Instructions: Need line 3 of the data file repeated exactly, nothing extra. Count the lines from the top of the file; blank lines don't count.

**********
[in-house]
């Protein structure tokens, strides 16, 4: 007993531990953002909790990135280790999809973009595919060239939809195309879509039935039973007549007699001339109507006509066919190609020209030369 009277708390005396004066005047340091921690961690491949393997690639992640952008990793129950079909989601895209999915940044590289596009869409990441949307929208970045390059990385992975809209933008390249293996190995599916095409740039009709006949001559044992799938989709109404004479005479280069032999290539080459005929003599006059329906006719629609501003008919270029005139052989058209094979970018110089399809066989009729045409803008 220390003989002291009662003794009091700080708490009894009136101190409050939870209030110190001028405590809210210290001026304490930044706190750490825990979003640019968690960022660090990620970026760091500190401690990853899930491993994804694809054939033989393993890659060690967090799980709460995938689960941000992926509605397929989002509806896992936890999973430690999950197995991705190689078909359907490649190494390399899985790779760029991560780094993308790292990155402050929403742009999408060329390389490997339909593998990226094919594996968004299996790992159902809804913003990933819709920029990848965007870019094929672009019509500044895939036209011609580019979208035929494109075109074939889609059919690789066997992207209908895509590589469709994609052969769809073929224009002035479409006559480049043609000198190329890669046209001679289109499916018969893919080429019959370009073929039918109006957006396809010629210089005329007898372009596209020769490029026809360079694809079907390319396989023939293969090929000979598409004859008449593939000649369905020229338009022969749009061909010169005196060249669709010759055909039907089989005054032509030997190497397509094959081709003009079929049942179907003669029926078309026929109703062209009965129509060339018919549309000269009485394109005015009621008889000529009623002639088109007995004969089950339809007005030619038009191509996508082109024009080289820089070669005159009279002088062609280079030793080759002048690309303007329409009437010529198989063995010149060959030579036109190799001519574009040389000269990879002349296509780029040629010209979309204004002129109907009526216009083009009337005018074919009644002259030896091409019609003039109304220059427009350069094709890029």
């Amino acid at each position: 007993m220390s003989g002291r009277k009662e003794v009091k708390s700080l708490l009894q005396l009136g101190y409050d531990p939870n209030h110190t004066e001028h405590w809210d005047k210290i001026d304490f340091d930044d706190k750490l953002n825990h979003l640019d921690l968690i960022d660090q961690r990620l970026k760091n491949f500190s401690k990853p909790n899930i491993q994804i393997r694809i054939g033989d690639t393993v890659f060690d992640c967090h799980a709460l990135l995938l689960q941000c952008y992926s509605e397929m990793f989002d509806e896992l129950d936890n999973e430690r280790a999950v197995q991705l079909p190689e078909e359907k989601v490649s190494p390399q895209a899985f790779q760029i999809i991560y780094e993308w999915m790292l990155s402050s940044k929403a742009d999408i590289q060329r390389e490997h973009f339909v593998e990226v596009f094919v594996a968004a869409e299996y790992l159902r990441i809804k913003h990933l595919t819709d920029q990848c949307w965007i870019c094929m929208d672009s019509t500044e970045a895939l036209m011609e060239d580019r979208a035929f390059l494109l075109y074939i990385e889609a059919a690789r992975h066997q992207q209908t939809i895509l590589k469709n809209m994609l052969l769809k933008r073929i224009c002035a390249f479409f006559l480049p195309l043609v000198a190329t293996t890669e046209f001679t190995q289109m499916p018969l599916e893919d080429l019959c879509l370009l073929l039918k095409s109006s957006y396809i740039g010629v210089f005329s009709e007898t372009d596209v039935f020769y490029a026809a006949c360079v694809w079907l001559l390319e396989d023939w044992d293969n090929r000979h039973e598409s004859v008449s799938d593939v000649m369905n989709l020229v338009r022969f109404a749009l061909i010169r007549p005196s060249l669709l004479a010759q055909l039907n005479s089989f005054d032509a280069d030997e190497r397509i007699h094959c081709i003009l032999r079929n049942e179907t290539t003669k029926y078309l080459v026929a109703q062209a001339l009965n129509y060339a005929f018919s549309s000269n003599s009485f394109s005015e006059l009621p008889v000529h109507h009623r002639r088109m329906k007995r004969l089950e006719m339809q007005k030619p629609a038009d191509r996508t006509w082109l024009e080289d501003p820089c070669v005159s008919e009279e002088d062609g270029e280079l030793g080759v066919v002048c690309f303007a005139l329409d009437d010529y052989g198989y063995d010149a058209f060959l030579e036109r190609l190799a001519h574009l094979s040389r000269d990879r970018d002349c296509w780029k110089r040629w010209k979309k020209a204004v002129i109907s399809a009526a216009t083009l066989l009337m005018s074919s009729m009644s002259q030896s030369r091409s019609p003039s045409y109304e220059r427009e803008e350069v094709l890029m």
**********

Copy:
């Amino acid at each position: 007993m220390s003989g002291r009277k009662e003794v009091k708390s700080l708490l009894q005396l009136g101190y409050d531990p939870n209030h110190t004066e001028h405590w809210d005047k210290i001026d304490f340091d930044d706190k750490l953002n825990h979003l640019d921690l968690i960022d660090q961690r990620l970026k760091n491949f500190s401690k990853p909790n899930i491993q994804i393997r694809i054939g033989d690639t393993v890659f060690d992640c967090h799980a709460l990135l995938l689960q941000c952008y992926s509605e397929m990793f989002d509806e896992l129950d936890n999973e430690r280790a999950v197995q991705l079909p190689e078909e359907k989601v490649s190494p390399q895209a899985f790779q760029i999809i991560y780094e993308w999915m790292l990155s402050s940044k929403a742009d999408i590289q060329r390389e490997h973009f339909v593998e990226v596009f094919v594996a968004a869409e299996y790992l159902r990441i809804k913003h990933l595919t819709d920029q990848c949307w965007i870019c094929m929208d672009s019509t500044e970045a895939l036209m011609e060239d580019r979208a035929f390059l494109l075109y074939i990385e889609a059919a690789r992975h066997q992207q209908t939809i895509l590589k469709n809209m994609l052969l769809k933008r073929i224009c002035a390249f479409f006559l480049p195309l043609v000198a190329t293996t890669e046209f001679t190995q289109m499916p018969l599916e893919d080429l019959c879509l370009l073929l039918k095409s109006s957006y396809i740039g010629v210089f005329s009709e007898t372009d596209v039935f020769y490029a026809a006949c360079v694809w079907l001559l390319e396989d023939w044992d293969n090929r000979h039973e598409s004859v008449s799938d593939v000649m369905n989709l020229v338009r022969f109404a749009l061909i010169r007549p005196s060249l669709l004479a010759q055909l039907n005479s089989f005054d032509a280069d030997e190497r397509i007699h094959c081709i003009l032999r079929n049942e179907t290539t003669k029926y078309l080459v026929a109703q062209a001339l009965n129509y060339a005929f018919s549309s000269n003599s009485f394109s005015e006059l009621p008889v000529h109507h009623r002639r088109m329906k007995r004969l089950e006719m339809q007005k030619p629609a038009d191509r996508t006509w082109l024009e080289d501003p820089c070669v005159s008919e009279e002088d062609g270029e280079l030793g080759v066919v002048c690309f303007a005139l329409d009437d010529y052989g198989y063995d010149a058209f060959l030579e036109r190609l190799a001519h574009l094979s040389r000269d990879r970018d002349c296509w780029k110089r040629w010209k979309k020209a204004v002129i109907s399809a009526a216009t083009l066989l009337m005018s074919s009729m009644s002259q030896s030369r091409s019609p003039s045409y109304e220059r427009e803008e350069v094709l890029m």